“Without risk there is no courage. Without fear there is no courage. Without challenging circumstances, there is no courage.
To be courageous is to be brave and to persevere in that bravery, moving toward our edge in a particular circumstance, navigating the discomfort of doing so with resolve. However much we might bend with the challenge of this, we don’t collapse. We may want to give up, but we don’t. Though no one else may see or recognize our struggle, we go on, even if we’re on our hands and knees.
Courage doesn’t always look like courage—at least as it’s commonly portrayed—but when we’re being courageous, we don’t care how we look. We just keep going, again and again finding the optimal pace.
To have courage is not only to have heart, but also guts, intestinal fortitude, spine. As such, courage is about taking embodied action no matter how much our knees might be shaking. And there’s a kind of love implicit in courage, the love of our own integrity, our standing up for what really matters.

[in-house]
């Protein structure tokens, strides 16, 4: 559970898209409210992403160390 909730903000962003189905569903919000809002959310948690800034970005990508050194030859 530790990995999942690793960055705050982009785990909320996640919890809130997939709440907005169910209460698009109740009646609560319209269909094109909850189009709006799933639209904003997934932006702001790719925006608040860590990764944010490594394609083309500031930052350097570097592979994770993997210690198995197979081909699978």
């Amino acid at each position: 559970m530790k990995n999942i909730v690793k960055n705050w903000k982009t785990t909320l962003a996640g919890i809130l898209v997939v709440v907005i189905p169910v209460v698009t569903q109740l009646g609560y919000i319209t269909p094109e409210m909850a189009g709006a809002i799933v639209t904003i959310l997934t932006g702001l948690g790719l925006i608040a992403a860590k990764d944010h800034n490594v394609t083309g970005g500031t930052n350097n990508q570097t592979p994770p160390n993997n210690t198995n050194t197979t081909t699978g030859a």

However small the impact of our courage may be, it nonetheless radiates out, touching more than we can imagine.
Wanting to be seen as courageous is very different from being courageous. Many have a vicarious relationship with courage, especially spectacular courage. But courage is mostly far from spectacular, often taking shape in the form of activities that may seem mundane to others, not worthy of more than a fleeting glance.”
– Robert Augustus Masters
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